GLOBULOSA Moran, 1966 (engl./ fr.)
NOT IN CULTIVATION. NEVER BEEN FOUND IN THE WILD.
The name globulosa has been given to a plant bought in a market in Oaxaca. It has never been found in the wild. That means it is a plant from cultivation.
According to the Code, the name of a plant is fixed to its type. The type in this case is a plant from cultivation with unknown origin. That means the name belongs solely to this single plant described by Reid Moran in 1966. The name cannot be used for any other plant, even if it is resembling.
Moran's plant has never been distributed and has not survived.
Thomas MacDougall who has sent this plant to Reid Moran does not even list it on his plant lists !
Type : Tom MacDougall B-235, bought in the market in Oaxaca; said to be from near Carrizal at 9’000 to 10’000 feet elevation, District of Tlacolula, Oaxaca, Mexico. CAS 833552 (new 0002436).
Etymology : Named for the globular rosettes.
Distribution: Never been found in the wild.
First Description by Reid Moran in Cactus and Succulent Journal US 38(1) : 12-14. 1966 :
Caudex short, errect, tan, to 9 mm thick, densely covered with dried leaves, producing offsets just below and at outer margin of rosette.
Rosettes depressed-globose, dense, 4 – 5.5 cm wide, of 50 – 60 leaves.
Rosette leaves cuneate-spatulate, obtuse to subtruncate, mucronate, 2 – 2.5 cm long, 9 – 12 mm wide above, 3 – 4 mm wide at the base, 4 – 4.5 mm thick, glaucous, often becoming red-margined and somewhat red-mottled dorsally especially on the keel, convex ventrally, rounded and faintly keeled dorsally, the margins acute, the veins mostly converging to a single strand at the base.
Floral stems 6 – 8 cm tall to the inflorescence, 2 – 3 mm thick at the base, bright red but glaucous and thus appearing deep pink, leafy to the base, with 15 – 20 ascending leaves.
Stem leaves oblong-oblanceolate, boadly acute, subapiculate, somewhat ventrally attached and spurred, 10 – 16 mm long, 3 6 mm wide, to 2.5 mm thick, convex ventrally, more convex and faintly keeled dorsally, the margins acute, the spur short, whitish, 1 – 3-thoothed.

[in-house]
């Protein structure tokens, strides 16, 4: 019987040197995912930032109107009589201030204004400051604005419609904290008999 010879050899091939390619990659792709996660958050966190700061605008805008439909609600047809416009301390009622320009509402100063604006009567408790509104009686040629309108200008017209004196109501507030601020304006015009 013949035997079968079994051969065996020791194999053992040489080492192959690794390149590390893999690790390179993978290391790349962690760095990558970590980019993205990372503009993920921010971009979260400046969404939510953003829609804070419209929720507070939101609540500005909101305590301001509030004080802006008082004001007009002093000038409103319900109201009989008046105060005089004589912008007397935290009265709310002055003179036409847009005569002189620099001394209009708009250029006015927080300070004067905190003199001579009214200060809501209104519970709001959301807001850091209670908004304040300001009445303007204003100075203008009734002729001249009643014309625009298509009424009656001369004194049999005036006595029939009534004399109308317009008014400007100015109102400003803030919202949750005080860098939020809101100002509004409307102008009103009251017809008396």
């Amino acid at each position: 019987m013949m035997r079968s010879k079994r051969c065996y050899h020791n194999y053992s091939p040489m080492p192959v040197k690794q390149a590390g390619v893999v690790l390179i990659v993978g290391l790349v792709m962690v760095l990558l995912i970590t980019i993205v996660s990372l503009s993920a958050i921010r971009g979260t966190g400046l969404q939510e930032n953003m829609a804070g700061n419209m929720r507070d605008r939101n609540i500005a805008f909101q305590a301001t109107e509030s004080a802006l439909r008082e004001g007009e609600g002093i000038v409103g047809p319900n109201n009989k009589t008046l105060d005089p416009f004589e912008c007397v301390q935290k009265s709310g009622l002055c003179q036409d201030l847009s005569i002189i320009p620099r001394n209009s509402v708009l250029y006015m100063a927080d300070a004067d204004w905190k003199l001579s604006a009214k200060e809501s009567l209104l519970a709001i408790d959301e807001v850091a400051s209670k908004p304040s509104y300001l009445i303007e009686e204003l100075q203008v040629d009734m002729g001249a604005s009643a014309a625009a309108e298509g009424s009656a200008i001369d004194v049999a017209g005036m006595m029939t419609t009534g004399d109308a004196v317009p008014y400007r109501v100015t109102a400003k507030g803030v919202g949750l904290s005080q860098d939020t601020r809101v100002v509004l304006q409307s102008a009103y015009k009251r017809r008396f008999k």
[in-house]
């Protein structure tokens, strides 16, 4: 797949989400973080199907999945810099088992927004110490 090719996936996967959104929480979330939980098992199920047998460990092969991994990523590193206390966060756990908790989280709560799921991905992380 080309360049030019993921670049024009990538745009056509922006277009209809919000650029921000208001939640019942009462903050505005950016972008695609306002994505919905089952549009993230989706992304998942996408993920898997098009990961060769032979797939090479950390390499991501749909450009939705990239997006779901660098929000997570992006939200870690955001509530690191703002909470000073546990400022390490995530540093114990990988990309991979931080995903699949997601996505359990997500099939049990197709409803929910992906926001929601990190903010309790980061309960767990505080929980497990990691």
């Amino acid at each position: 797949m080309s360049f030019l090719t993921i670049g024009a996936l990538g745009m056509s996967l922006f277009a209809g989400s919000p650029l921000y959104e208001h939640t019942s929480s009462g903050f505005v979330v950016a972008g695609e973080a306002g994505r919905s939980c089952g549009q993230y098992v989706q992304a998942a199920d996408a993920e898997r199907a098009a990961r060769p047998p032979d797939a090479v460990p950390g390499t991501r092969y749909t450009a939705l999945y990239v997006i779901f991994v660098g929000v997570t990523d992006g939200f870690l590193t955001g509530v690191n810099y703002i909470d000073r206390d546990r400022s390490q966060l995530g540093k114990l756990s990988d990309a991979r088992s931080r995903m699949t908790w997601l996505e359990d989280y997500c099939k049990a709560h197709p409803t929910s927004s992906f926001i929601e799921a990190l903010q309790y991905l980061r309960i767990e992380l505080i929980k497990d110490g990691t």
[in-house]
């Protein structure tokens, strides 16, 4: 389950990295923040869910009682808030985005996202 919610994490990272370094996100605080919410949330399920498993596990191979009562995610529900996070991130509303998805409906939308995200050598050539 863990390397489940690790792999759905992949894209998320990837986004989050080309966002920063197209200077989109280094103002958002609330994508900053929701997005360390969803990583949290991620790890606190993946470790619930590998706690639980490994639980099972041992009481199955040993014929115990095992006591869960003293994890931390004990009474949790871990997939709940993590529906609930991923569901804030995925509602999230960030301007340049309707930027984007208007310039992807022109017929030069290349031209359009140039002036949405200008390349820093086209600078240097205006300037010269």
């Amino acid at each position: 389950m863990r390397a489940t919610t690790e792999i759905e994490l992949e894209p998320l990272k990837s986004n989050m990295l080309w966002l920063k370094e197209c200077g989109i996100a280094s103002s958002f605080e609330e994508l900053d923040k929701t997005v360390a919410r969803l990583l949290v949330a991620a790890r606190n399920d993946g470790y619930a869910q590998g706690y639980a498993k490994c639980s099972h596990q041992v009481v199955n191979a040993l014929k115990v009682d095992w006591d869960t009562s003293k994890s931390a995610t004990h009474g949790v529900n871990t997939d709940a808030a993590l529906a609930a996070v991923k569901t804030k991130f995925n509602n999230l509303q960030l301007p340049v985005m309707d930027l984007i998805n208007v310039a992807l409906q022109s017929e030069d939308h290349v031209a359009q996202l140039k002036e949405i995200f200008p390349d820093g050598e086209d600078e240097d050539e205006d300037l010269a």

Cincinnus solitary, circinate, of 8 – 10 flowers, which open ca 20° below the horizontal and become nearly erect.
Pedicels 7 – 12 mm long, 1 – 1.5mm thick, red.
Flowers in May and June,opening at intervals of ca 5 days, each for about two weeks.
Calyx disk 4 – 6 mm wide, umbilicate and grooved below the sinuses, the segments slightly ascending, nearly equal, slightly imbricate at the base, elliptic to narrow-ovate, acute, apiculate, 6 – 9 mm long, 3 – 5 mm wide, 1 – 2 mm thick, glaucous, often red-mottled dorsally, biconvex, the margins acute.
Corolla in bud subglobose, in flower pentagonal-ovoid with the sides channeled sometimes to a depth of 1-5 mm, 9 – 12 mm long, 7.5 – 10 mm wide near base, 5 – 6 mm wide at the apex, near watermelon pink except at the upper edges, where dandelion yellow narrowly on outer petals and more broadly on inner petals covered in bud, yellow inside. Petals non-convolute, connate 3 – 4 mm, oblong-oblanceolate, broadly acute, dorsally mucronate, 4 – 5 mm wide, rounded-keeled with flanks concave, 2 – 3 mm thick overall but ventrally channeled deeper than thickness of filaments, with convex shoulders towards the base, the nectar pit 1.5 – 2 mm long and wide, ca 1 mm deep.
Cytology : n = 24
None of the four photos on p. 125 & 126 in Pilbeam, The genus Echeveria, 2008, is correct :
Fig. 145 shows the flowers of E. derenbergii.
Fig. 146 shows the hybrid E. ‘Dondo’.
Fig. 147 & 148 show a hairy plant – again not E. globulosa which is glabrous and glaucous – clearly a hybrid with a hairy E. species.
Plants distributed as E. globulosa very often are the hybrid E. ‘Vincent Catto’ or the species E. minima.
Link to summaries of the above description in English and French.